WEDNESDAY, Oct. 10 (HealthDay News) -- Current algorithms may overestimate readmission rates related to spinal surgery, according to a study presented at the annual meeting of the Congress of Neurological Surgeons, held from Oct. 6 to 10 in Chicago.
To assess the appropriateness of the University Health-System Consortium (UHC) in classifying readmissions, Beejal Amin, M.D., from the Loyola University Chicago Stritch School of Medicine, and colleagues performed a retrospective analysis of 5,780 consecutive patient encounters by 10 spine surgeons at the University of California San Francisco from 2007 to 2011. After evaluating predictors of readmission, the authors suggested an improved algorithm for calculation of the readmission rate.
The researchers found that, according to the UHC database, 4.9 percent of patients (281) were readmitted within 30 days. Based on manual chart review, 69 of these cases should not have been included in the readmission rate, including 39 planned readmissions for staged procedures; 14 cases that were cancelled or rescheduled; and 16 cases that were unrelated to the index surgery. The true readmission rate was determined to be 3.7 percent. The current UHC algorithm overestimated readmissions related to spinal surgery by 25 percent.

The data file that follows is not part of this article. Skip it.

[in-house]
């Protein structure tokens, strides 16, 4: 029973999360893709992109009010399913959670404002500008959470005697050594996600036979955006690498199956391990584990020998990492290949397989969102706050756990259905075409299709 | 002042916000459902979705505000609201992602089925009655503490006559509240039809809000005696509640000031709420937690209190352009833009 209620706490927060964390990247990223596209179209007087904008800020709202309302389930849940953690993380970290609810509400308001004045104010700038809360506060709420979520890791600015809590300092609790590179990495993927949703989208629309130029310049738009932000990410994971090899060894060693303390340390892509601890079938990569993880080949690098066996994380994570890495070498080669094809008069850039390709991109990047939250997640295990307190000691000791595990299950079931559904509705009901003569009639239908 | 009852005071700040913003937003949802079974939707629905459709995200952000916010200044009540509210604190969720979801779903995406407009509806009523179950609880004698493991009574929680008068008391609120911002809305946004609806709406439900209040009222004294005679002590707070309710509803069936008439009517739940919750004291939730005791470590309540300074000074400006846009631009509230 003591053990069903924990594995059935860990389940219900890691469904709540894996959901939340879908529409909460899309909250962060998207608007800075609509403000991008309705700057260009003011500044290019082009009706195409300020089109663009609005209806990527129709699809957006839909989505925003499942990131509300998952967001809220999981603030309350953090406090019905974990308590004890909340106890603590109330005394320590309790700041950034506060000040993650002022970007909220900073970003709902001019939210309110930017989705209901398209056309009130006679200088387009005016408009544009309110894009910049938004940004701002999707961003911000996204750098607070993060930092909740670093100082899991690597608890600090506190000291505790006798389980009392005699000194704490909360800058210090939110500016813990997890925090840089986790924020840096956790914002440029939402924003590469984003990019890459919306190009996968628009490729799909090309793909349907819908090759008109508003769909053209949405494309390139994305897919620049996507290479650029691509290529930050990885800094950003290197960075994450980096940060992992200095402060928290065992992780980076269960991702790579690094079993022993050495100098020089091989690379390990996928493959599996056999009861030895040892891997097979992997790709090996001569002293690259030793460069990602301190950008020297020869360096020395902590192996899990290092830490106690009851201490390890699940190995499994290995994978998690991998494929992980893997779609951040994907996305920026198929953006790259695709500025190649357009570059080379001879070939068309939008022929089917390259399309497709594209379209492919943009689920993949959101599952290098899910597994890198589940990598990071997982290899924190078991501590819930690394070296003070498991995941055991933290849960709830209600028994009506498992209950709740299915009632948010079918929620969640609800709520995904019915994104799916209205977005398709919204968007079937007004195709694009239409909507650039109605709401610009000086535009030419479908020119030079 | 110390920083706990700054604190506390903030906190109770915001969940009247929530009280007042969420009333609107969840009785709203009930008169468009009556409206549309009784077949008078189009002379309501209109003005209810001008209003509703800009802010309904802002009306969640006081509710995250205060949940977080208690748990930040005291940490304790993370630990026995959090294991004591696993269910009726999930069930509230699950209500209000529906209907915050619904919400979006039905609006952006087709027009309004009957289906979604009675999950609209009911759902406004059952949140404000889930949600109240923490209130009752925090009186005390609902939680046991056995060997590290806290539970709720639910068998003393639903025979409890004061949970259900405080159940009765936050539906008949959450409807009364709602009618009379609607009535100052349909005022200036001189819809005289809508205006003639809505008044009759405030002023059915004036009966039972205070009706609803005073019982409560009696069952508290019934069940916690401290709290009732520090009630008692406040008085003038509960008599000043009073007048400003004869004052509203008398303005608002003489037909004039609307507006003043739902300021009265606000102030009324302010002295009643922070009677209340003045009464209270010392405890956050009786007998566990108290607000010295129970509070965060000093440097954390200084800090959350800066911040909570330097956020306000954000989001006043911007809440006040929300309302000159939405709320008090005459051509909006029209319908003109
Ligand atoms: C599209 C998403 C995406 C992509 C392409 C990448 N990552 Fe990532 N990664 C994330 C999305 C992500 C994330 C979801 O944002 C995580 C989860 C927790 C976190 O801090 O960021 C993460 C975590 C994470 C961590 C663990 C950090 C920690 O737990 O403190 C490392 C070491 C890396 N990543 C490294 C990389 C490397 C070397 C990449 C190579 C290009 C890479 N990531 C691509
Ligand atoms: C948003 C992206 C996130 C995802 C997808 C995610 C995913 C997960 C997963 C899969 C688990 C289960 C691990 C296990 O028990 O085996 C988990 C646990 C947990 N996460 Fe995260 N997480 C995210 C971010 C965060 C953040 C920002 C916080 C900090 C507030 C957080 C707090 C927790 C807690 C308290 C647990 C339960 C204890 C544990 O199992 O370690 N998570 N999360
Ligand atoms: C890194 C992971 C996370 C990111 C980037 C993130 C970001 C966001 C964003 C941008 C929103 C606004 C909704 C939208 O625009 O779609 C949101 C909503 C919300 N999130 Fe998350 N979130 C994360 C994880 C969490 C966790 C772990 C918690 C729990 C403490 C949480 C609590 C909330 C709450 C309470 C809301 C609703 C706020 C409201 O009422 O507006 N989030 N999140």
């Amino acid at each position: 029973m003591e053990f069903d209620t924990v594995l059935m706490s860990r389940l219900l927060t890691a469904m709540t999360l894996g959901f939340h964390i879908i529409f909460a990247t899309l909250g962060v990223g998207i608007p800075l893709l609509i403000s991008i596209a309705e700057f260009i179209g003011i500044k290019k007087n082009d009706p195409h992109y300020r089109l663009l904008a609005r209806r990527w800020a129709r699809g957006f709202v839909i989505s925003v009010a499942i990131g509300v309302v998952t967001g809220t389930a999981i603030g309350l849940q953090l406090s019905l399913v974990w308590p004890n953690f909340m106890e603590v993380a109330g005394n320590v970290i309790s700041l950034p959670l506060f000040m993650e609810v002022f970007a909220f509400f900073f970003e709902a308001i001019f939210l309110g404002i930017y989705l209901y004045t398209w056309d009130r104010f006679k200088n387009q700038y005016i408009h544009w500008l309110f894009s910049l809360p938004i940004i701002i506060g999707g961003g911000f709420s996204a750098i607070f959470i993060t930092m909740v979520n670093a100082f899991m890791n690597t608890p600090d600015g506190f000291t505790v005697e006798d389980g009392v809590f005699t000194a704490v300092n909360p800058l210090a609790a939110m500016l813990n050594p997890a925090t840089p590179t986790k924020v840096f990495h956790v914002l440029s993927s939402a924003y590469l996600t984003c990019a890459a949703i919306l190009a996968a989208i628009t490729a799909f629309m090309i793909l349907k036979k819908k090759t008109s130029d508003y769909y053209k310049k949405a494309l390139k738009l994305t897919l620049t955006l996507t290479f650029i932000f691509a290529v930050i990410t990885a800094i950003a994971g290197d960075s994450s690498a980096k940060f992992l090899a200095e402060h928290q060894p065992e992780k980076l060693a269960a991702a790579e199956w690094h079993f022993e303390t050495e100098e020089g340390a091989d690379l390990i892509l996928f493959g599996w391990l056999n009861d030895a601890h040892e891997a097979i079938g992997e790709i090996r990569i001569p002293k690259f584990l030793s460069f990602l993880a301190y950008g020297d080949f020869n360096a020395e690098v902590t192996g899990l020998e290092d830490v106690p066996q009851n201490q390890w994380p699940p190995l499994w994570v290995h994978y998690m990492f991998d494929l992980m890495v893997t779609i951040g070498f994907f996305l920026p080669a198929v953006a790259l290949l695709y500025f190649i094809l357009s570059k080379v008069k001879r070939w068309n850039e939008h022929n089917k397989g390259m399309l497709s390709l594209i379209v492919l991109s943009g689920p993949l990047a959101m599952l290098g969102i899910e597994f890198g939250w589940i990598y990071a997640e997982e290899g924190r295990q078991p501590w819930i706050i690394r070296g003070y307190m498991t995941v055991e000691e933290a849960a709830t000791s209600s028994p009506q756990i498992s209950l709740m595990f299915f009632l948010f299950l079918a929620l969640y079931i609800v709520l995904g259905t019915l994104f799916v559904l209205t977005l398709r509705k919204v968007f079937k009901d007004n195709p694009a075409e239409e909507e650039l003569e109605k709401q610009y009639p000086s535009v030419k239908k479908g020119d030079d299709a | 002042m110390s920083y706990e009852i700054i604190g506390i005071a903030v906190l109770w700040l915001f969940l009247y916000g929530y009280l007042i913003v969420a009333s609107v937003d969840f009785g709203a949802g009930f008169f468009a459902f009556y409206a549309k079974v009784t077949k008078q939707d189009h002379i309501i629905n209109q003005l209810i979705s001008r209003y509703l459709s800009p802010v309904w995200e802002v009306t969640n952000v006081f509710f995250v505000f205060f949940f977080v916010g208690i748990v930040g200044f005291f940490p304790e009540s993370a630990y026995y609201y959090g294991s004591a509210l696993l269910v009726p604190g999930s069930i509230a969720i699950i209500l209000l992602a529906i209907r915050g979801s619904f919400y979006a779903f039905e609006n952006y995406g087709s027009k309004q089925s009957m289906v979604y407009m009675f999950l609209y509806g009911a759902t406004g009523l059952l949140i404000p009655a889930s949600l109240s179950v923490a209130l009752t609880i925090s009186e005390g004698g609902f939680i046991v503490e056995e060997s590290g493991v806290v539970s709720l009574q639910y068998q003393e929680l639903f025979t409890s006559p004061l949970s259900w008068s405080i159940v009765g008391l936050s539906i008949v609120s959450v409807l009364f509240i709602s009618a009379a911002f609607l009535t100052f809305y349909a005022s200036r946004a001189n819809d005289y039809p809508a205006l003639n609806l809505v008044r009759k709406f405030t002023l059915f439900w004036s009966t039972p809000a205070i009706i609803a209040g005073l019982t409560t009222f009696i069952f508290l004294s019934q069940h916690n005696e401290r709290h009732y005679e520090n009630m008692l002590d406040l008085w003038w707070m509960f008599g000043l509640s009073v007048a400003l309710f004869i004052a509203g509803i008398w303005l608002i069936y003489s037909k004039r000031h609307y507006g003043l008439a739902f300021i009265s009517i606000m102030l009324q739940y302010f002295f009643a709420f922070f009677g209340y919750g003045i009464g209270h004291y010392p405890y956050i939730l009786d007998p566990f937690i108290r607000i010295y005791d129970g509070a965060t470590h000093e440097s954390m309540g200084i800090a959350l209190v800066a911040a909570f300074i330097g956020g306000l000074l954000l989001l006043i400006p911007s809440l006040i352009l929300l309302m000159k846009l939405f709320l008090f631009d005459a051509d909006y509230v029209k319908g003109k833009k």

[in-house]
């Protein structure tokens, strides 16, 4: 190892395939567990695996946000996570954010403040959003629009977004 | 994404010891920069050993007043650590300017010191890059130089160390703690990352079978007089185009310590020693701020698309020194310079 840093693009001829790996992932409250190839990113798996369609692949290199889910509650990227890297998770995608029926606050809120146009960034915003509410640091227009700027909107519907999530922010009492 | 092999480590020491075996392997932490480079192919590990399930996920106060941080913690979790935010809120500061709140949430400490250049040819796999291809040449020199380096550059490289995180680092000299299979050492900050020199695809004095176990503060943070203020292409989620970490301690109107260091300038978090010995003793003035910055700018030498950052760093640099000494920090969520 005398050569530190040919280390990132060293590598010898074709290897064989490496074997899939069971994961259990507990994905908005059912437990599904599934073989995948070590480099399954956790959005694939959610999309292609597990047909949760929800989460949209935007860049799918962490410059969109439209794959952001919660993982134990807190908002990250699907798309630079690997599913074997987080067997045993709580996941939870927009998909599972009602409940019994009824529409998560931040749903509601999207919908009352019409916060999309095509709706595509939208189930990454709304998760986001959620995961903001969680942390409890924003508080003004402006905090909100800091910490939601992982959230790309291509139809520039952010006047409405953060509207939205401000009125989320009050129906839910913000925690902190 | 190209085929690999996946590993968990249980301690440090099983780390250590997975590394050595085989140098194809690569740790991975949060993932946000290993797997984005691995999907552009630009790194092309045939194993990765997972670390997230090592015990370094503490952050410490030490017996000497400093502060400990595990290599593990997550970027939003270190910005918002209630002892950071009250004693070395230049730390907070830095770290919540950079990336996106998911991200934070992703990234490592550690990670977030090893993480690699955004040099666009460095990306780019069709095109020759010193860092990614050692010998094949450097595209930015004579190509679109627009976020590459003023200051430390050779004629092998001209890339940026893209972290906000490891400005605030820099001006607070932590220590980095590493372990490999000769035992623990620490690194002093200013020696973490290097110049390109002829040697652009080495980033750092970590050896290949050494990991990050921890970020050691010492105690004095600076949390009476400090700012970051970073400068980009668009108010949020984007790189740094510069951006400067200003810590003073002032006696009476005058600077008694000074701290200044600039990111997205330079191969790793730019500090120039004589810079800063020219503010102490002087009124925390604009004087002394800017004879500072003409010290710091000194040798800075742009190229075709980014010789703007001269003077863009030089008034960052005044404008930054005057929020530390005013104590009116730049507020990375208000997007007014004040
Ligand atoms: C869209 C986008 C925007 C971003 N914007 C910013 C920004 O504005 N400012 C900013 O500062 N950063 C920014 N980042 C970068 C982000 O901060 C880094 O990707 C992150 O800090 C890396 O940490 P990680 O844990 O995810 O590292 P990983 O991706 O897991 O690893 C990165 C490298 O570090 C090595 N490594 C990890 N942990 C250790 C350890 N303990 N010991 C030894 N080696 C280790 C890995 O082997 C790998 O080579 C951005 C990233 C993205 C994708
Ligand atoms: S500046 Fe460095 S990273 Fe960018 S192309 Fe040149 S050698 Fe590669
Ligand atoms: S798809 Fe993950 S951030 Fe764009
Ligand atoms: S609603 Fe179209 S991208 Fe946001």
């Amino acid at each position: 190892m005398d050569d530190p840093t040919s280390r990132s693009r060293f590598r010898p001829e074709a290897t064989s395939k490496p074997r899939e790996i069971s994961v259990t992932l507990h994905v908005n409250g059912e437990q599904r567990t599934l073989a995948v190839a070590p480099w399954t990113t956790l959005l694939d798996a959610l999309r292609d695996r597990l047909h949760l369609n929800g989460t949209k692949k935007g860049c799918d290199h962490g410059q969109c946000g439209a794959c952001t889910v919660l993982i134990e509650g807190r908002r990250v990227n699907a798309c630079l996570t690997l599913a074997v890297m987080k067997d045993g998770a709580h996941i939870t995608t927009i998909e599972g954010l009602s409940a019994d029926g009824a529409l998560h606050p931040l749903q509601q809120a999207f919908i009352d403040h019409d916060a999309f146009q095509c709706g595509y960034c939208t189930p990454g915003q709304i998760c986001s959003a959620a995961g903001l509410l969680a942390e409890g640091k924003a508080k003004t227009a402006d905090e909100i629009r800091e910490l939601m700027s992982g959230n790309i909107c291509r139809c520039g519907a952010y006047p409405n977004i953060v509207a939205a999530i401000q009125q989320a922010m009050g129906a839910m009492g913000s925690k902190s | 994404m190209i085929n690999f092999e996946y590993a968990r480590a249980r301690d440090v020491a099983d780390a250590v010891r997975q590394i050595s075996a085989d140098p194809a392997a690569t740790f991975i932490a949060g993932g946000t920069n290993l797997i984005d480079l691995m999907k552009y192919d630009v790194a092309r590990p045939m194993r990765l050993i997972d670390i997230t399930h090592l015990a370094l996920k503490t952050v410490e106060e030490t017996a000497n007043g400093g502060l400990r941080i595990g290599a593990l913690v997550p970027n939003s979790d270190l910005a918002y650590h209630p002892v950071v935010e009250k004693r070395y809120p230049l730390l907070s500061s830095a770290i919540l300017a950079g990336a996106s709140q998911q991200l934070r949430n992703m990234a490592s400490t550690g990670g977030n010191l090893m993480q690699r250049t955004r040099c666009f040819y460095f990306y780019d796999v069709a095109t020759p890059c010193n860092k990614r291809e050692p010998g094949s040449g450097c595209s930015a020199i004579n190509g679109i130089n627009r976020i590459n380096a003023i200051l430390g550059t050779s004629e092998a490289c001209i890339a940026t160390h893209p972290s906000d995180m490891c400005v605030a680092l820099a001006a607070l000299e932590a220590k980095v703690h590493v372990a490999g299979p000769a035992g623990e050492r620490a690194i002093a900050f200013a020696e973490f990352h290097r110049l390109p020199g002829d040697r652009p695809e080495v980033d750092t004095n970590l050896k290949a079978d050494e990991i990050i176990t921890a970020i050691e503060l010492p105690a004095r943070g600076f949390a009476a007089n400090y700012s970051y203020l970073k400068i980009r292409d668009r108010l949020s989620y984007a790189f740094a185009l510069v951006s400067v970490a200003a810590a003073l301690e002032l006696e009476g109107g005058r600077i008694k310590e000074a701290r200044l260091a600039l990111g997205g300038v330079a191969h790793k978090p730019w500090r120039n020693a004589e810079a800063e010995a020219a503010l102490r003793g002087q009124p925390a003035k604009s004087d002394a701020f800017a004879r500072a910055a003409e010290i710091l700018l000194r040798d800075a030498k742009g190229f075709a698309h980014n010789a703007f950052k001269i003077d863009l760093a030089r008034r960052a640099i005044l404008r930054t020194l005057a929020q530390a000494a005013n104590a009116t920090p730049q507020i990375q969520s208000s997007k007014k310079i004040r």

"Our analysis identified potential pitfalls in the current calculation of readmission rates and highlights the need for defining a clinically relevant algorithm that accurately calculates readmission rates in spine surgery," Amin said in a statement. "Readmissions should be determined not only by hospital readmission, but also require the presence of a diagnosis code that indicates a spine-related complication. This will help prevent false positive readmission classification."
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